Mental: Both, in different ways: Clijsters should be more focused, Venus more confident
In general, there are two main keys to this match, one involving each player. First, Venus’ serve can win her many more easy points than Clijsters’ delivery, a difference that could prove crucial in a tight match; on the other hand, it can also produce strings of double faults when she loses the rhythm on it. Whichever direction it goes, the rest of her game goes with it. The second key concerns Clijsters’ epic triumph over Henin. Either that match will inject her with momentum and self-belief, essential against an opponent like Venus, or she will experience a physical and emotional hangover from it that will dull the edge of her game.
PICK: When both players are at their best, this matchup is very even. But we’ll take Venus because of her three previous titles at this event, her 15-match winning streak, and her superior reputation for rising to the occasion when the situation demands it.
Let’s hope that the real winner is the audience and that these two players showcase their remarkable talents to the fullest extent!
Although this post belongs to our two leading ladies, we wanted to include a brief comment on the Nadal-Roddick semifinal, which unsurprisingly overshadowed the evening match. (Soderling effectively sank his own ship with an oddly disinterested performance in the nightcap.) The match followed largely the same pattern as Rafa’s loss to Ljubicic at Indian Wells; the Spaniard dominated from the outset and seemed bound towards an inevitable straight-sets win, until suddenly he wasn’t. Once again, one passive service game late in the second set reversed the momentum, infused his opponent with doubt, and triggered Nadal’s ever-lurking insecurities. But two points in the crucial eighth game of the third set illustrated both how far Rafa’s revival has progressed and how far he still must travel.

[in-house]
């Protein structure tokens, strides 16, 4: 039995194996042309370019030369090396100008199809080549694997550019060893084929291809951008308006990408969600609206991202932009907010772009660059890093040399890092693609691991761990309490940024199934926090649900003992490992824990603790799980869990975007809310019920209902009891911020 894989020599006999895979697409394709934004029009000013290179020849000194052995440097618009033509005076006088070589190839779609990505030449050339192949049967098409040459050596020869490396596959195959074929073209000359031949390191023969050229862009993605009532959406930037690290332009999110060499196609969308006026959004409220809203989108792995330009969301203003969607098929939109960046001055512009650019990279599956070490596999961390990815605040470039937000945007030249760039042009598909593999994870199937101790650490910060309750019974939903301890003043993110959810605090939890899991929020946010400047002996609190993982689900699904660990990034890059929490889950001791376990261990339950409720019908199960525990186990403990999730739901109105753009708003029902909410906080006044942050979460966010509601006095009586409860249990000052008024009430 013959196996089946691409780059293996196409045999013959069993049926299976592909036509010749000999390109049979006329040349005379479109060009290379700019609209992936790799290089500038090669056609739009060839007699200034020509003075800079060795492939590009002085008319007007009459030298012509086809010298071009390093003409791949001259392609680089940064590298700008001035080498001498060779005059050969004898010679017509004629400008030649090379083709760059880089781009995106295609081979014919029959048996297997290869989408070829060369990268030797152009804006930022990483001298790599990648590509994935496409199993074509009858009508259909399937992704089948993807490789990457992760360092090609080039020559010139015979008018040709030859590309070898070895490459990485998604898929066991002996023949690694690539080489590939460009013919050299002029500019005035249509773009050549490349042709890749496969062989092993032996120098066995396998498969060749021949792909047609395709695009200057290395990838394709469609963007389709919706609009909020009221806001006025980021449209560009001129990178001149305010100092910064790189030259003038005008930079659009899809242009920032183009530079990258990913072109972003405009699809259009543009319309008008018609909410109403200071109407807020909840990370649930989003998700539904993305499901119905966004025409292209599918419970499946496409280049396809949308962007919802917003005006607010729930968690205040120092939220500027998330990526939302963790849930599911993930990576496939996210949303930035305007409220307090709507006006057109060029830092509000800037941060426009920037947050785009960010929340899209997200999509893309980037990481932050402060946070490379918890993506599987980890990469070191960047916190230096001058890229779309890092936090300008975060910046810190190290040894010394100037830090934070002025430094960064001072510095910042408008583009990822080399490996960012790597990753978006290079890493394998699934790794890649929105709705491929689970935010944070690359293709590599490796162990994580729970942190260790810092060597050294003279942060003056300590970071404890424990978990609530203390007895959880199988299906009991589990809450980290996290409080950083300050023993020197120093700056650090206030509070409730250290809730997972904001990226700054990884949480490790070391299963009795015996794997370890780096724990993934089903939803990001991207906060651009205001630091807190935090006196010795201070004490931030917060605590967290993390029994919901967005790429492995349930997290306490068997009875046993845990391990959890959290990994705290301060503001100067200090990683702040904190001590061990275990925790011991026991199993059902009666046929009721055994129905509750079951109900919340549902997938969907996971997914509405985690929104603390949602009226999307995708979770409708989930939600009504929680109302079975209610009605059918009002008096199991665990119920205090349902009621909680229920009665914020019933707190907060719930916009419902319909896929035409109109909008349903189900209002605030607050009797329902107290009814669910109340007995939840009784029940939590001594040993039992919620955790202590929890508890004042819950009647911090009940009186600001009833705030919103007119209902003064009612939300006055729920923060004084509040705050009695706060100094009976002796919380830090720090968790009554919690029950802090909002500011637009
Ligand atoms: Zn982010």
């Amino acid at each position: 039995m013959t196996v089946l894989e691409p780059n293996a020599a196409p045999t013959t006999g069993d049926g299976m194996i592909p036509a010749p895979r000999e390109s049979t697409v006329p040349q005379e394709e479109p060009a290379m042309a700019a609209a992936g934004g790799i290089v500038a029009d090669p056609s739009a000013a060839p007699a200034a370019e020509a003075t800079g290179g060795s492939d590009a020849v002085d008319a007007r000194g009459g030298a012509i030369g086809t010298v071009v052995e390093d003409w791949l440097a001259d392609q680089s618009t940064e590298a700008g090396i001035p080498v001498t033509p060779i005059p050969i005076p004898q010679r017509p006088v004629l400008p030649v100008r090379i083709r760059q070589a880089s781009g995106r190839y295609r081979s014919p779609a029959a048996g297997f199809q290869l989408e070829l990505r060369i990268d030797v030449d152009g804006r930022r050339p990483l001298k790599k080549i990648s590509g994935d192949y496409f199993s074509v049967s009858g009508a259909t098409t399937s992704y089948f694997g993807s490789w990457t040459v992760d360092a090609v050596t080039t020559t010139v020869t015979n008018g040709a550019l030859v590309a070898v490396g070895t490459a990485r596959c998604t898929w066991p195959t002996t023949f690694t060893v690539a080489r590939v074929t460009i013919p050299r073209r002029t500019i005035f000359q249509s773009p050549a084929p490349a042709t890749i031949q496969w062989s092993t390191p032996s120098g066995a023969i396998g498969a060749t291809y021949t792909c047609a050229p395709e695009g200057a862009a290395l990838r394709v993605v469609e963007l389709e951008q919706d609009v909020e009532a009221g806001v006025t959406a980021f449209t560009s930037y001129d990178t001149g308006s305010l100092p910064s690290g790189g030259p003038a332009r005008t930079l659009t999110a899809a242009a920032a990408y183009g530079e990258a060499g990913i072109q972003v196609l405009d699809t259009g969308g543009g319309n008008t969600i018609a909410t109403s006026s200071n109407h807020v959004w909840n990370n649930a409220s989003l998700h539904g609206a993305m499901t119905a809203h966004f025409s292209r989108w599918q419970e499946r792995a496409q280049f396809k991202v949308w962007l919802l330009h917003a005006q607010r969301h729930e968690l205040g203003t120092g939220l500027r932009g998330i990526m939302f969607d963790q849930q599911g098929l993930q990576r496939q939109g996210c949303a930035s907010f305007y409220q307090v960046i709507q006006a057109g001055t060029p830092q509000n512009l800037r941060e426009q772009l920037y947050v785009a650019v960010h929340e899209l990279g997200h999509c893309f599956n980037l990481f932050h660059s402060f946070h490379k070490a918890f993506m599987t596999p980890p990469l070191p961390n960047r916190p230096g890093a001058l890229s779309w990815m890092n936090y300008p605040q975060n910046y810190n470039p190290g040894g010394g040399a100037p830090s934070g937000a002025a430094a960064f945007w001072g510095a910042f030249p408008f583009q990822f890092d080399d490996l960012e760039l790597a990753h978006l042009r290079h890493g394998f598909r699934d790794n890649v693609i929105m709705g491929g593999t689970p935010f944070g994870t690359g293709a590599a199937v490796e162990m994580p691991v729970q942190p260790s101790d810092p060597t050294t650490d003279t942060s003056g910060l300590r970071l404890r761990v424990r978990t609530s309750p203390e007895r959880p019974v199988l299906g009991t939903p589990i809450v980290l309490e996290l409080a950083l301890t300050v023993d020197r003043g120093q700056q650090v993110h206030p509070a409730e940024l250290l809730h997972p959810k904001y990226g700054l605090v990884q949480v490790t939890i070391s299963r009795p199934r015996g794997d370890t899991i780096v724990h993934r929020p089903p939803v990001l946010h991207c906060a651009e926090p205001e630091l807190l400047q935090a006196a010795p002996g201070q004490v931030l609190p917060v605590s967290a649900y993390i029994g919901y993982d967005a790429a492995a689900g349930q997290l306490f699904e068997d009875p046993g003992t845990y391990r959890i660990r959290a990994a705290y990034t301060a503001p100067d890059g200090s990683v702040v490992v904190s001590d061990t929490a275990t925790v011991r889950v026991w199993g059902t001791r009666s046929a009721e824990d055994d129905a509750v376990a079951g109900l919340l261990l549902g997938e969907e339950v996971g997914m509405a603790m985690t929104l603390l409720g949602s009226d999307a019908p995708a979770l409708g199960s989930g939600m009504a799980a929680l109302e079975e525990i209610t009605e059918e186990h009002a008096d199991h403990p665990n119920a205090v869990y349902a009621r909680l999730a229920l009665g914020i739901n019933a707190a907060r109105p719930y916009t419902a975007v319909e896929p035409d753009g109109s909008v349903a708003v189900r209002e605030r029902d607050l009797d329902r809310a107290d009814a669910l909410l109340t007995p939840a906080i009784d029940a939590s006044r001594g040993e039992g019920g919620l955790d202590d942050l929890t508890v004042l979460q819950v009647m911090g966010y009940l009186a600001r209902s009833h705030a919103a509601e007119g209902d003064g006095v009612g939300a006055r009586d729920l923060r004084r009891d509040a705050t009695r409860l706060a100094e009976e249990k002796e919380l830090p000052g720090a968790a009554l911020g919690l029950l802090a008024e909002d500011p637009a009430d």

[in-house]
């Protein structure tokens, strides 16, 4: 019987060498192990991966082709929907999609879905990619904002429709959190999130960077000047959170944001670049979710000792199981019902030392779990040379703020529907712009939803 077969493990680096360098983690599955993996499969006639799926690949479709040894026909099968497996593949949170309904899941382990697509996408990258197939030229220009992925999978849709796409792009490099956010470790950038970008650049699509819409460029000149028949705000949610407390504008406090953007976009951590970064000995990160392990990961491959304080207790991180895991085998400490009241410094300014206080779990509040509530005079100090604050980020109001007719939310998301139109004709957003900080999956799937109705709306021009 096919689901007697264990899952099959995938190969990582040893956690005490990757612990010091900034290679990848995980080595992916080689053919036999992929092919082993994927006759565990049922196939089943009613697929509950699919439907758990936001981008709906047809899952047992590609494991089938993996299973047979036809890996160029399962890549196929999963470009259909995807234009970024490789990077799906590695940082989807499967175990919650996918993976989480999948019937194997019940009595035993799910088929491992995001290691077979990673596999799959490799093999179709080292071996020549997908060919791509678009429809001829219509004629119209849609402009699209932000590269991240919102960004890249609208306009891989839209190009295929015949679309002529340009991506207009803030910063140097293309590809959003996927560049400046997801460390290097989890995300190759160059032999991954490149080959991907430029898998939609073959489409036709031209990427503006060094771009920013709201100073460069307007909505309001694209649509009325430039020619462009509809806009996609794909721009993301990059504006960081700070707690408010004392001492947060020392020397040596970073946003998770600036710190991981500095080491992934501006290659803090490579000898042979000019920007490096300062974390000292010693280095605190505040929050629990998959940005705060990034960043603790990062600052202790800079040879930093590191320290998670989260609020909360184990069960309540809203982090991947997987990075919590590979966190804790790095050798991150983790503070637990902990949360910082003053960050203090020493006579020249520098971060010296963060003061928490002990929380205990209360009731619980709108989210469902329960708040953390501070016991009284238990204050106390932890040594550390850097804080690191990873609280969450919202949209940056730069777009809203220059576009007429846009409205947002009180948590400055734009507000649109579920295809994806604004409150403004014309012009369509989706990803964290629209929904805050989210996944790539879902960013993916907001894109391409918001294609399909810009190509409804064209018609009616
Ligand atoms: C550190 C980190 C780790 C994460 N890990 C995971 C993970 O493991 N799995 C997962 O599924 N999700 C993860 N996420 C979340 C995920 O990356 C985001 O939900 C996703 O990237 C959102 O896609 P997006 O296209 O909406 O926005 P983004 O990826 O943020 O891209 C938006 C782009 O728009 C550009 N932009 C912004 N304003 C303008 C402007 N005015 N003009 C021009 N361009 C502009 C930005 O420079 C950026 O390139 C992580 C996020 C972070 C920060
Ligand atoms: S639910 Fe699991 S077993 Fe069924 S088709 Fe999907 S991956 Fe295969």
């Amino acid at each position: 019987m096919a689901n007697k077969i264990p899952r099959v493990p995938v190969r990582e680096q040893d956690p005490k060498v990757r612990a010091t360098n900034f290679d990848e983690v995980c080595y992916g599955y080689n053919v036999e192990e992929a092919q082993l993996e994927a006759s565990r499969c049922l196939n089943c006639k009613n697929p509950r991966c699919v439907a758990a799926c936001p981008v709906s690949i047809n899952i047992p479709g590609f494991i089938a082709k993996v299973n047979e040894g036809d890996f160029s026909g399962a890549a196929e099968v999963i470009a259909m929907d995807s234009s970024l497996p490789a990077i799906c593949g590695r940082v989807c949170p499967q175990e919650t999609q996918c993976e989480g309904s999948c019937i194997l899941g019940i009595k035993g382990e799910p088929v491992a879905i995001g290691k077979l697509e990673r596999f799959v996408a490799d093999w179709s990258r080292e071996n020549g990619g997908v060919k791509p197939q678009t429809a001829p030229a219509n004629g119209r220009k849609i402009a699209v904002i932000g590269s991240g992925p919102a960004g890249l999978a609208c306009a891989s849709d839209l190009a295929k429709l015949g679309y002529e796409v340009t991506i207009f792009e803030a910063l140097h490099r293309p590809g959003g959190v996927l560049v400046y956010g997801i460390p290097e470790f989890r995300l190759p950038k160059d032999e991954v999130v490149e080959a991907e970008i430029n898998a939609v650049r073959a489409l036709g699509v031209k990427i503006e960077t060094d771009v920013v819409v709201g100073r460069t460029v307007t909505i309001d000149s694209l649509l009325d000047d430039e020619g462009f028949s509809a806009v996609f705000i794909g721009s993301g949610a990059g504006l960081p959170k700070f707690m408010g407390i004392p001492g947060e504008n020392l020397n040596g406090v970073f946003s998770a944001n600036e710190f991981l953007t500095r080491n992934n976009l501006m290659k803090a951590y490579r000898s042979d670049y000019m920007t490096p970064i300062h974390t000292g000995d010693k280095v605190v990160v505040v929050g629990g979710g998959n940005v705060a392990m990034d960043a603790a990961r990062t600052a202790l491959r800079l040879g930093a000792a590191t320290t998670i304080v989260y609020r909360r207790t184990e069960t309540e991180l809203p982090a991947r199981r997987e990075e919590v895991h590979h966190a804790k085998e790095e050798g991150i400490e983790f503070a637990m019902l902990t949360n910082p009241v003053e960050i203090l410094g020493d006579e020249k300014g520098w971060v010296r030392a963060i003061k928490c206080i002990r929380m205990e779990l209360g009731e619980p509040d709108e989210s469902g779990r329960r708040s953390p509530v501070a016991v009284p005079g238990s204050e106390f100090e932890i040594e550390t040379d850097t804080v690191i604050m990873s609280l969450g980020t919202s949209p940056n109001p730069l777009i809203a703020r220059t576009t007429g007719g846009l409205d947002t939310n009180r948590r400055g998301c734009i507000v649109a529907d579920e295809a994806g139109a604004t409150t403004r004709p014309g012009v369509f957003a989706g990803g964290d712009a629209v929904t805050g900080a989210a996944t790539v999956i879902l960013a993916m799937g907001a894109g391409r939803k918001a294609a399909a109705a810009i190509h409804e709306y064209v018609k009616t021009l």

With Roddick serving at 4-3, ad-in, the American delivered yet another of his mammoth serves, struck a forceful approach shot, and confidently charged into the net for what he hoped would be an easy volley into the open court. Awakening memories of the 2008 Wimbledon final, Nadal sprinted to his left, bent into a compact crouch, and rattled a screaming down-the-line forehand past the frozen Roddick. Celebratory writhing and grimacing predictably ensued, while the audience (and probably Roddick) sensed that the famously resilient Spaniard might be on the verge of igniting a last-minute comeback. The beginning of the next point seemed to confirm our inkling; Nadal connected cleanly on the first-serve return and pushed the American behind the baseline, from where they started the rally on neutral terms. Since Rafa had won the vast majority of the extended rallies, one imagined that a vital break-point opportunity loomed just moments away. Deep into the exchange, however, Nadal abruptly dumped a backhand slice into the bottom of the net, not only attempting a needlessly tentative shot but drastically mistiming it. One could understand why he angrily slashed the air with his racket. While the first point hinted at the renewal of his confidence after the injury-instigated slump, the second point illustrated how fragile and sporadic that confidence remains. The clay season should prove especially intriguing.this year...
In the meantime, perhaps another game of golf would help restore Nadal’s missing “calm.”